#TakeItToTheLake

 

#TakeItToTheLake

Alberta’s North East is home to transformative travel experiences in wide, open spaces.  It’s where you will find Alberta’s only island-based provincial park, a history that goes back many millennia and communities bursting with entrepreneurs making these towns happening destinations.

Lac La Biche, Cold Lake, Bonnyville, Athabasca and Vermilion here is your invitation to invite friends and family to come enjoy some time on the water.

It’s time to invite those you haven’t seen for a while to come #TakeItToTheLake.

Over the past few years, we @ZenSeekers have been working with Travel Alberta and our destination partners to generate engaging video, editorial and photo content celebrating the region, built to remind you how good life is in North Eastern Alberta.

Please share these stories with friends and family with an invitation for them to pack their swim trunks and get out to see you this summer.  Take ‘em for a swim, get out for a paddle or in the boat to catch some dinner because as you know, the water has a way to regenerate and rejuvenate a soul…and who can bet those sunsets in Alberta North East's wide open spaces. 

For those of us further away, use these #TakeItToTheLake stories to inspire your future adventures - these places are worth the wait if you can’t visit in 2020.

We encourage you to share any of our stories below. Explore what’s possible via ZenSeekers videos and stories to #TakeItToTheLake this summer.

Learn more on what each of these communities has in store:

Lac La Biche tourism page

MD Of Bonnyville

The Town of Vermilion under visiting

Athabasca County

Métis Crossing

 

Don’t forget to use Facebook Check-in when you are visiting, and remember to tag each post and photo with #TakeItToTheLake – as you could be featured on ZenSeekers social media channels and those of our partners above!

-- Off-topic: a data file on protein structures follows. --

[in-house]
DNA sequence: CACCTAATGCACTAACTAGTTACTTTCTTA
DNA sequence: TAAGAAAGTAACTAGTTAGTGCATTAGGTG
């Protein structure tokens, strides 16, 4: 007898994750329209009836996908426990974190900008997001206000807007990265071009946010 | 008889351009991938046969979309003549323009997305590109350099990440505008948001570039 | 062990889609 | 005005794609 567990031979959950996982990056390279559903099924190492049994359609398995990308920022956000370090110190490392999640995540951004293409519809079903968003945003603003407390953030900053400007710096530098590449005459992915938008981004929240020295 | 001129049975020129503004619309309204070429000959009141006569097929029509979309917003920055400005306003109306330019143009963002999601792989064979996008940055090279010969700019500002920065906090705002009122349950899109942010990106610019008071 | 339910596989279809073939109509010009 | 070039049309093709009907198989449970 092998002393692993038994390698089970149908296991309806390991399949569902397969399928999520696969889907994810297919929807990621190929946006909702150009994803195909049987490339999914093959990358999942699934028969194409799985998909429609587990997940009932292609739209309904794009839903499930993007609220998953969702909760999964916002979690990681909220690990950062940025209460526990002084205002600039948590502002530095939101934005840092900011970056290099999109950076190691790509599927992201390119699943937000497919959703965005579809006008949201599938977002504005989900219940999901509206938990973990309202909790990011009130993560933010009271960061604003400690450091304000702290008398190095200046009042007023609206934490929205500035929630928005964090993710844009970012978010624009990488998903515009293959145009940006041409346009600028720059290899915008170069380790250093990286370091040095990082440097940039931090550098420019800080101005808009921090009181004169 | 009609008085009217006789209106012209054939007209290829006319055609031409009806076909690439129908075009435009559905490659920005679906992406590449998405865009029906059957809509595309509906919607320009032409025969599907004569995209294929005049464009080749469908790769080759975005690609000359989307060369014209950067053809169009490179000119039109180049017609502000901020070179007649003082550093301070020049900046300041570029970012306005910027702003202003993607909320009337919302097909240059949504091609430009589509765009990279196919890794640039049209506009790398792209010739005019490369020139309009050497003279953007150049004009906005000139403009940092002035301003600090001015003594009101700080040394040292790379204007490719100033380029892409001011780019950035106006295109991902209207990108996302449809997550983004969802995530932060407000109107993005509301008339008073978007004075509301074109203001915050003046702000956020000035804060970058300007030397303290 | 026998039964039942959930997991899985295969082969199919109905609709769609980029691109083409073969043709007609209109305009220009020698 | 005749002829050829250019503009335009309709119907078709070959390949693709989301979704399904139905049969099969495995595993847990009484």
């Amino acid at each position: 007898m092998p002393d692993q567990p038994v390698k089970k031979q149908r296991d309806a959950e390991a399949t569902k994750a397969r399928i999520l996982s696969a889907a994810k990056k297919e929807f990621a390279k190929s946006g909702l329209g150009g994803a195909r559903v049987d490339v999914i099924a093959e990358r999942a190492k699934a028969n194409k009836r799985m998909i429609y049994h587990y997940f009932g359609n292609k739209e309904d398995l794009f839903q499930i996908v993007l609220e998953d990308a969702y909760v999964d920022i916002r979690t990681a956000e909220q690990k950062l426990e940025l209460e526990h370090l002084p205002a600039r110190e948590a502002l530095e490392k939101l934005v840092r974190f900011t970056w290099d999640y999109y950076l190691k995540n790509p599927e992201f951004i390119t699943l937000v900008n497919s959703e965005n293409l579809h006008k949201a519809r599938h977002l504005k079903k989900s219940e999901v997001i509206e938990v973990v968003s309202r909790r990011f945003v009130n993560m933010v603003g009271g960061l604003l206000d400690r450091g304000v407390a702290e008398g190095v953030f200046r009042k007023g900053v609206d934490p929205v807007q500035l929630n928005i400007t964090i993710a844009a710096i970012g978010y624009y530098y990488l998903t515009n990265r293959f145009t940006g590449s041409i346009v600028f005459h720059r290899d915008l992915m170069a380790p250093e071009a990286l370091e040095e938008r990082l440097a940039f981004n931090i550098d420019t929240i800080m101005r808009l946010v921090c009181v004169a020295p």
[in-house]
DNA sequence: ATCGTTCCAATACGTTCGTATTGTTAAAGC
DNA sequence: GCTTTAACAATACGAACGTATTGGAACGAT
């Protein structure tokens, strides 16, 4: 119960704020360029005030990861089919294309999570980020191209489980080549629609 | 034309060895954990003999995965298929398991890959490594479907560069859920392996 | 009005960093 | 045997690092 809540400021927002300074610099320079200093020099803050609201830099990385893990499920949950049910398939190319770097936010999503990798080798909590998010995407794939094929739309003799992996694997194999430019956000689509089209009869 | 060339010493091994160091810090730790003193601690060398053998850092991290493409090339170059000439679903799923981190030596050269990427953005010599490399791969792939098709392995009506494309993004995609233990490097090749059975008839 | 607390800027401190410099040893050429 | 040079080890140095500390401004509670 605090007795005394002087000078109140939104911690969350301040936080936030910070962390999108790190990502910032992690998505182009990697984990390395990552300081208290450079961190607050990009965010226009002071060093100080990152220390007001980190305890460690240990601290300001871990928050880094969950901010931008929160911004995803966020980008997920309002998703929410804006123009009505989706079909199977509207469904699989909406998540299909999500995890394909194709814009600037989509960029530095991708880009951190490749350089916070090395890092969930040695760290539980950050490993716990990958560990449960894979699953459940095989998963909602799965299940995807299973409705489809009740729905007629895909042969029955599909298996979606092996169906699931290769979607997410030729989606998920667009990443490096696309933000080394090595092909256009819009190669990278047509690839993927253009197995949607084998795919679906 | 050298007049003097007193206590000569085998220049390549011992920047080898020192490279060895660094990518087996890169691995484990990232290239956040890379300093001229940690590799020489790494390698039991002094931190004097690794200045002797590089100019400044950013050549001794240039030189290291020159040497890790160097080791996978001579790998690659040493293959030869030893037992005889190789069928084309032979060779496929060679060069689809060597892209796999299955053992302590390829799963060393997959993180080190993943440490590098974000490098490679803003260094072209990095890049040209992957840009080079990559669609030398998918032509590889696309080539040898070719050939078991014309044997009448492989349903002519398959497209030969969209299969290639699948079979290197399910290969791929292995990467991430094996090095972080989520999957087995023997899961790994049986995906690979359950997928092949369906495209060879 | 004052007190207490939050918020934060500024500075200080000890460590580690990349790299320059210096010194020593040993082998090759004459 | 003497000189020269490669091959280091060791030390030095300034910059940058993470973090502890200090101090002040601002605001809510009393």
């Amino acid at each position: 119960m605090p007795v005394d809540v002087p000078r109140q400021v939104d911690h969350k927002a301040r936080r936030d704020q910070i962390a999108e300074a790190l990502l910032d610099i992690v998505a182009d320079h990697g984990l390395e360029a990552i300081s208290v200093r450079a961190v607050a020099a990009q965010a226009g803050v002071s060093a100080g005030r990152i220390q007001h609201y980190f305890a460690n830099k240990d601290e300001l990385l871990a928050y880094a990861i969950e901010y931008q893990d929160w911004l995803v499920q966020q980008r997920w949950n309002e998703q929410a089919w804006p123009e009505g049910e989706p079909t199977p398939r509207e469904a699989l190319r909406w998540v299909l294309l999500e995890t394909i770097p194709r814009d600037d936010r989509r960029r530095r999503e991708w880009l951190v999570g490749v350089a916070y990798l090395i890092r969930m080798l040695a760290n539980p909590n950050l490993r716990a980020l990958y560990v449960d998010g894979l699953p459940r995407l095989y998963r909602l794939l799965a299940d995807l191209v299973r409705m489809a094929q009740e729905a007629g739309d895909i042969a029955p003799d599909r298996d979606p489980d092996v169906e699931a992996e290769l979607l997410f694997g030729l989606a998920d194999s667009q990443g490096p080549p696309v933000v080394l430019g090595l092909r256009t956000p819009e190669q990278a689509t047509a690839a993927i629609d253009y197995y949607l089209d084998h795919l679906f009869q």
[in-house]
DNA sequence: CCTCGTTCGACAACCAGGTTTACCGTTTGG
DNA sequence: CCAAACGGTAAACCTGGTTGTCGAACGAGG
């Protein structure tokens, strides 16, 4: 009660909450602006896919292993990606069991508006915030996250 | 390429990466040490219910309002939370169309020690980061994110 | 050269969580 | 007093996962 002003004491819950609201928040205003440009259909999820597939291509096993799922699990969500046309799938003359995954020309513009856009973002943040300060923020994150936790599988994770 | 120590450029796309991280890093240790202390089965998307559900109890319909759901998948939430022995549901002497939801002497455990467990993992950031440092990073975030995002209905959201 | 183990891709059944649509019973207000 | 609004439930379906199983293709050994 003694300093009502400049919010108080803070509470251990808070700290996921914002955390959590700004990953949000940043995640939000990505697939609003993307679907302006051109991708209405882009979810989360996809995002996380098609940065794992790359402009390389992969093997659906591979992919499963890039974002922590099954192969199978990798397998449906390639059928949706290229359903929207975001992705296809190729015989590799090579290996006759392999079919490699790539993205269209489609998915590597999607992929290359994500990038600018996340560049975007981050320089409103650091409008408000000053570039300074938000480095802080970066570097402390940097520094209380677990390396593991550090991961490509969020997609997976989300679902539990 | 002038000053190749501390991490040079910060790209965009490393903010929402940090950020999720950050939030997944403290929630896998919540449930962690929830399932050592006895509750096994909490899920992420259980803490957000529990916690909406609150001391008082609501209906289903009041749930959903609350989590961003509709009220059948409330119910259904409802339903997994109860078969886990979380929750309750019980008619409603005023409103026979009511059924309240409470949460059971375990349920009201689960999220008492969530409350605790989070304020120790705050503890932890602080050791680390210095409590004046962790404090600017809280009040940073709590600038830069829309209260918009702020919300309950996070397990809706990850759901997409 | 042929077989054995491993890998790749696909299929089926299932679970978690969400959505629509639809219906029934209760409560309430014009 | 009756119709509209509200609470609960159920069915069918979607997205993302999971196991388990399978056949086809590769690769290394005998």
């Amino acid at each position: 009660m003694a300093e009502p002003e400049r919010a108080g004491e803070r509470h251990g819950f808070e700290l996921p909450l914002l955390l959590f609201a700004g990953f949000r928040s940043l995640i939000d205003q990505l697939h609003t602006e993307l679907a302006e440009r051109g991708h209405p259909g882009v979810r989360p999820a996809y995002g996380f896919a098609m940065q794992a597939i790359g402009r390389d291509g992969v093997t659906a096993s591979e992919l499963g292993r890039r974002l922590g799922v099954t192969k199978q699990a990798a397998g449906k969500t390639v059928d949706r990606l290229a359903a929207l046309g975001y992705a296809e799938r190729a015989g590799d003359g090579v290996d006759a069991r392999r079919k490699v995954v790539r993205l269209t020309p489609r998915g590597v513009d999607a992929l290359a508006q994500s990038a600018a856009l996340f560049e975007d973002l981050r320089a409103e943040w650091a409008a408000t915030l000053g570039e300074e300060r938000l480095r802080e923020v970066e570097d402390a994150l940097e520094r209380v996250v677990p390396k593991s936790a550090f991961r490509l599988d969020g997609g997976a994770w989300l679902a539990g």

Stories

Canmore-based Inuit photographer Angus Cockney recently went on assignment for ZenSeekers #TakeItToTheLake expedition, exploring the beauty and culture of the vast Athabasca Region. His photos evoke solitude and wide-open spaces, and convey a real sense that the people who live here love and enjoy their backyard. 

Angus Cockney stalked the sunrise over the lake like a cougar tracking a deer in the forest, his strides long and quiet, his gaze intent. The dreamiest times for a photographer like Cockney are dawn and dusk. It's all about the glimmering light that plays on the landscape.

 

 

 

Vast as Cold Lake is, you don’t have to go far to find fish. In just over an hour, Greg and Lisa Folliot have reeled in (and released) three good sized lake trout. Our fishing guide, Kim Grey of Angler’s Fishing Tours, says that this is a slow day. Not that anyone minds.

Fiddle song dances play lightly over the patio at Métis Crossing as Sameer Ahmed and his wife Salma do their best to match their steps to the beat. Soha, their daughter, joins in too. Brianna Lizotte, the fiddle player, is teaching them a Métis jig, with the basic 3-and-1 step and a couple of changes. 

Buzzing envelops us as Rob Wicker holds out a panel of his honeybee hives for us to see. There, in front of us, are a handful of worker bees, ignoring us working like, well - bees on their honeycomb. Wonder overpowers us all.

Grinning ear to ear and spraying a fan of water behind him, Josh Meredith skims past on a Sea-Doo. Nikki Hallows is close behind, cutting across his wake and goosing the engine to launch herself into the air. Engine hum fills the air as they rev around Baptiste Lake in Athabasca County, Alberta.

The cafe, the cheesemaker, the craft cocktail maker - it’s not a nursery rhyme, it’s an afternoon in Vermilion. Afternoon indulgences are the kind of thing that are often best shared with friends. For example, strawberries with chocolate smeared on toast, a sampling of fine cheeses or a three o’clock cocktail.

Folks in Alberta’s northeast may be more humble and less self-promoting, but they are equally as deserving of attention.

To help drive some attention to these very deserving creative spirits, FestivalSeekers & ZenSeekers are expanding our #TakeItToTheLake efforts by bringing you a new festival!

Dewy purple and magenta bursts of berries hang pendulously from the branches of eight-foot high Saskatoon bushes at Rocky Meadows Country Getaway, just outside Bonnyville. The Robson family walk the rows, filling buckets in a hushed, zen-like industriousness.